Reference:

(1) MacMahon S Aust NZ Journal of Medicine 1994 Vol 24: 120-12

More information: Wendy.Parsons@nap.csiro.au


Story Source:

The above story is based on materials provided by CSIRO Australia. Note: Materials may be edited for content and length.


Cite This Page:

CSIRO Australia. "Plant Sterol Margerine Useful In Cholesterol Management." ScienceDaily. ScienceDaily, 9 March 2000. <www.sciencedaily.com/releases/2000/03/000308180142.htm>.
CSIRO Australia. (2000, March 9). Plant Sterol Margerine Useful In Cholesterol Management. ScienceDaily. Retrieved August 27, 2014 from www.sciencedaily.com/releases/2000/03/000308180142.htm
CSIRO Australia. "Plant Sterol Margerine Useful In Cholesterol Management." ScienceDaily. www.sciencedaily.com/releases/2000/03/000308180142.htm (accessed August 27, 2014).

Share This




More Health & Medicine News

Wednesday, August 27, 2014

Featured Research

from universities, journals, and other organizations


Featured Videos

from AP, Reuters, AFP, and other news services

Predicting Heart Transplant Rejection With a Blood Test

Predicting Heart Transplant Rejection With a Blood Test

Ivanhoe (Aug. 27, 2014) Now a new approach to rejection of donor organs could change the way doctors predict transplant rejection…without expensive, invasive procedures. Video provided by Ivanhoe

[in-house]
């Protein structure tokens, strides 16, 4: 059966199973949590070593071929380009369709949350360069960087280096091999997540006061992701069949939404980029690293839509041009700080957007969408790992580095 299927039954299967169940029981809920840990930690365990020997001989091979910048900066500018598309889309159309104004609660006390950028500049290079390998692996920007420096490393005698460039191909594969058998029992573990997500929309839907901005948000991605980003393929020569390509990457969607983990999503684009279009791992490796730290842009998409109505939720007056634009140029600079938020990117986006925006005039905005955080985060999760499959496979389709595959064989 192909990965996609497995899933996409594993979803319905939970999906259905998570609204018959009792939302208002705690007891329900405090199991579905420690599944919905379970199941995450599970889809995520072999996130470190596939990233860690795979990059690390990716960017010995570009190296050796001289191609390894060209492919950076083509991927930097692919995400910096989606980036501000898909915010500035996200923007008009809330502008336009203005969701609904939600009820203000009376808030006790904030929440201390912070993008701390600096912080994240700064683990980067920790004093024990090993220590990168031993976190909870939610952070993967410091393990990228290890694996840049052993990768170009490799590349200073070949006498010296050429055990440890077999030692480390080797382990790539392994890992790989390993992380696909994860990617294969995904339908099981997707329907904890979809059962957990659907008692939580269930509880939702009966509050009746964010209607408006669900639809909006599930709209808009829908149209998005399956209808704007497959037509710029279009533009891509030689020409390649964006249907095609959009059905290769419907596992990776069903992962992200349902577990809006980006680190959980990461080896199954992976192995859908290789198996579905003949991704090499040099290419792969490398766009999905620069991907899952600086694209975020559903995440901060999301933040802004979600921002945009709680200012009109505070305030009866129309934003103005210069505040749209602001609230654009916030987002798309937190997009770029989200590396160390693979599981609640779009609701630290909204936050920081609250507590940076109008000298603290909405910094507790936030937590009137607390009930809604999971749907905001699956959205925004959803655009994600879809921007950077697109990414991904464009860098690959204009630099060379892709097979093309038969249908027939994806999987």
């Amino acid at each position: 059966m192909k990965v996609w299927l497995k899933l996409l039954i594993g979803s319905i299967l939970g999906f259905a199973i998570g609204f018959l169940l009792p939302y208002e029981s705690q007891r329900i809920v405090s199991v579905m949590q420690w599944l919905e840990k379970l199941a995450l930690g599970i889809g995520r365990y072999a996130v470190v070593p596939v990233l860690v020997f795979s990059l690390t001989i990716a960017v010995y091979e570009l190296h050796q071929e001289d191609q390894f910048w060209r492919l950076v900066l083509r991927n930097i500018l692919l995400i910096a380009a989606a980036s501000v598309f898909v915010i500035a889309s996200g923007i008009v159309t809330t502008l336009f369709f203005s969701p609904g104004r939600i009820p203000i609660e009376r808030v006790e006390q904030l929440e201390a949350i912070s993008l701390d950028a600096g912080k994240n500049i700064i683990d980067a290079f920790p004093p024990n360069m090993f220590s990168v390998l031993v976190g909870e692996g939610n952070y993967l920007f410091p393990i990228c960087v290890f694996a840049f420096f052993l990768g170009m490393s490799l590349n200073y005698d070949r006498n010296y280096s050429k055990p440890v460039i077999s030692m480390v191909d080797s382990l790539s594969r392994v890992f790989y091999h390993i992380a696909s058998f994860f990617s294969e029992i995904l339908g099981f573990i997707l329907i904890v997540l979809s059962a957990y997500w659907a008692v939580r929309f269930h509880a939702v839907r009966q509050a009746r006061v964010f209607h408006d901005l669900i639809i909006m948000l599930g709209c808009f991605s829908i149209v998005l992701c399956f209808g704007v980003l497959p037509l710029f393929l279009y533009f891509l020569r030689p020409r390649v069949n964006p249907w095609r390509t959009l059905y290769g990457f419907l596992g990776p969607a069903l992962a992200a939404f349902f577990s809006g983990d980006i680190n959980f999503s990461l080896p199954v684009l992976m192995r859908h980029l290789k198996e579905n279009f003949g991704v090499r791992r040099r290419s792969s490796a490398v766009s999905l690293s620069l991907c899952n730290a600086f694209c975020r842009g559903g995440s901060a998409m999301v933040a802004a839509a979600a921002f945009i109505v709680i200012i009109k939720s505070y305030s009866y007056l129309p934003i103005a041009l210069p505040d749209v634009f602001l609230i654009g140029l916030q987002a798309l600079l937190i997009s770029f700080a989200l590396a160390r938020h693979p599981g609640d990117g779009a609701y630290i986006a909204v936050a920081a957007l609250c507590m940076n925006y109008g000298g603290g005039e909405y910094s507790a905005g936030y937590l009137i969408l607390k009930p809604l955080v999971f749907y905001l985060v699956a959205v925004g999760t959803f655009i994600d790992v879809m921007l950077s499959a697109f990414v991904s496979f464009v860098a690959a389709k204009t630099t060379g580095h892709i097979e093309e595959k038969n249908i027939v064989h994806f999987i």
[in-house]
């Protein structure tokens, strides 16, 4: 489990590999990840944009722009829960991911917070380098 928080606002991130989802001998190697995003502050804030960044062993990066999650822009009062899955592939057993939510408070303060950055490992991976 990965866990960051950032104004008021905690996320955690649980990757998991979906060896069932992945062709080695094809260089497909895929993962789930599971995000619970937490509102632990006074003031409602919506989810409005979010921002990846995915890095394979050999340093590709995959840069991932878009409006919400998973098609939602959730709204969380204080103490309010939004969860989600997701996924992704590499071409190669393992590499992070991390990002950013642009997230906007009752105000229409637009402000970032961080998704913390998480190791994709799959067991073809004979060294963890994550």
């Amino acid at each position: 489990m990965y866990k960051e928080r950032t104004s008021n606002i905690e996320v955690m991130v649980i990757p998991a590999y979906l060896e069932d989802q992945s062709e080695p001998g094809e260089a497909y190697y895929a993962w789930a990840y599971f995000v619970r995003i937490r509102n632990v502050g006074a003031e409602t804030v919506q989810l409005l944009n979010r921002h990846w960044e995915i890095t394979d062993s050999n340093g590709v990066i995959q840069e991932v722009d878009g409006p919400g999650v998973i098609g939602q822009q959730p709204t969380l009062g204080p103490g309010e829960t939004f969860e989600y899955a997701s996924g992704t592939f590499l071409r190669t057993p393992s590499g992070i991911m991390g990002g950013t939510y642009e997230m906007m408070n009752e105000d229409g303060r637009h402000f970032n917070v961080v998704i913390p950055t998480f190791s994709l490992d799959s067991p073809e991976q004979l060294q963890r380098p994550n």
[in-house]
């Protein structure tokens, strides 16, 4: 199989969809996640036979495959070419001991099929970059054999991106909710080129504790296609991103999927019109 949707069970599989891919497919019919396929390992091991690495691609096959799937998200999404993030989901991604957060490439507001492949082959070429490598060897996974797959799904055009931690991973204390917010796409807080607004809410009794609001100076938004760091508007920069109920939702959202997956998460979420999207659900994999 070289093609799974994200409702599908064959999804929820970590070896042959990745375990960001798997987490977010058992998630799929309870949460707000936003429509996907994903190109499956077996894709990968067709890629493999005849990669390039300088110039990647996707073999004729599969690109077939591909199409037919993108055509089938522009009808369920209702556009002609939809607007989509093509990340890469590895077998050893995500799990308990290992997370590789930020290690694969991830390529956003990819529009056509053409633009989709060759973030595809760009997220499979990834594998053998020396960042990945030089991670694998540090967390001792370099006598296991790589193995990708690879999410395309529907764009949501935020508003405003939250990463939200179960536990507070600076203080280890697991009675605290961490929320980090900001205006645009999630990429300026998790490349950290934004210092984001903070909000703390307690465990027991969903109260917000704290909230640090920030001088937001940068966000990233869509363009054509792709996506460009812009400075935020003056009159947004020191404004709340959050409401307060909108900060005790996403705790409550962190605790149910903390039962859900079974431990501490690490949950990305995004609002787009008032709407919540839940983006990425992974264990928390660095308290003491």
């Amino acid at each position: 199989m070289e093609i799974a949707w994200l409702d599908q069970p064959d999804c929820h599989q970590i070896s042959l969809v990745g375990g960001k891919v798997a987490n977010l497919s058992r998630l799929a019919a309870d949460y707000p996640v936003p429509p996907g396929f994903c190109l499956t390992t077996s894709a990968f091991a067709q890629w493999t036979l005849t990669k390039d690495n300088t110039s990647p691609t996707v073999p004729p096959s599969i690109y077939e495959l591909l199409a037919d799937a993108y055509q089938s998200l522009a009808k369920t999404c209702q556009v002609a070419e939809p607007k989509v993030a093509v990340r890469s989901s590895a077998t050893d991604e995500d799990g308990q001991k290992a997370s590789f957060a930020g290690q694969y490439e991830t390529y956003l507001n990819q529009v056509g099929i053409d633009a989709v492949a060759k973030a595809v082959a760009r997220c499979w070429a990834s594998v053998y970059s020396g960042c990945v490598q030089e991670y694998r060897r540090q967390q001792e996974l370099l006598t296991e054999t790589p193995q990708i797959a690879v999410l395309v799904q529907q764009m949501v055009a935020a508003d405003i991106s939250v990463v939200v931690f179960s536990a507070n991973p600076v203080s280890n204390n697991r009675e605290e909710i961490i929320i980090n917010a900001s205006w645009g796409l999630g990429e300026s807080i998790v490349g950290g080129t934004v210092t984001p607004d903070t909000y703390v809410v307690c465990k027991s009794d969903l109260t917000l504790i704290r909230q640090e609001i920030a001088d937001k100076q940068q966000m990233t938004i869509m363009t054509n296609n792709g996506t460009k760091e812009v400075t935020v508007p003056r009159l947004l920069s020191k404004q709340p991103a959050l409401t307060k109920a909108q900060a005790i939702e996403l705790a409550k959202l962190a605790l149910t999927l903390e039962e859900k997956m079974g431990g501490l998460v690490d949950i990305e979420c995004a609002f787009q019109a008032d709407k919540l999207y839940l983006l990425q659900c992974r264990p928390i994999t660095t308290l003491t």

Powered by NewsLook.com
Better Braces That Vibrate

Better Braces That Vibrate

Ivanhoe (Aug. 27, 2014) The length of time you have to keep your braces on could be cut in half thanks to a new device that speeds up the process. Video provided by Ivanhoe
Powered by NewsLook.com
Smartphone App Tracks Your Heart Rate

Smartphone App Tracks Your Heart Rate

Ivanhoe (Aug. 27, 2014) A new app that can track your heart rate 24/7 is available for download in your app store and its convenience could save your life. Video provided by Ivanhoe
Powered by NewsLook.com
Stroke in Young Adults

Stroke in Young Adults

Ivanhoe (Aug. 27, 2014) A stroke can happen at any time and affect anyone regardless of age. This mother chose to give her son independence and continue to live a normal life after he had a stroke at 18 years old. Video provided by Ivanhoe
Powered by NewsLook.com

Search ScienceDaily

Number of stories in archives: 140,361

Find with keyword(s):
Enter a keyword or phrase to search ScienceDaily for related topics and research stories.

Save/Print:
Share:

Breaking News:
from the past week

In Other News

... from NewsDaily.com

Science News

Health News

Environment News

Technology News



Save/Print:
Share:

Free Subscriptions


Get the latest science news with ScienceDaily's free email newsletters, updated daily and weekly. Or view hourly updated newsfeeds in your RSS reader:

Get Social & Mobile


Keep up to date with the latest news from ScienceDaily via social networks and mobile apps:

Have Feedback?


Tell us what you think of ScienceDaily -- we welcome both positive and negative comments. Have any problems using the site? Questions?
Mobile: iPhone Android Web
Follow: Facebook Twitter Google+
Subscribe: RSS Feeds Email Newsletters
Latest Headlines Health & Medicine Mind & Brain Space & Time Matter & Energy Computers & Math Plants & Animals Earth & Climate Fossils & Ruins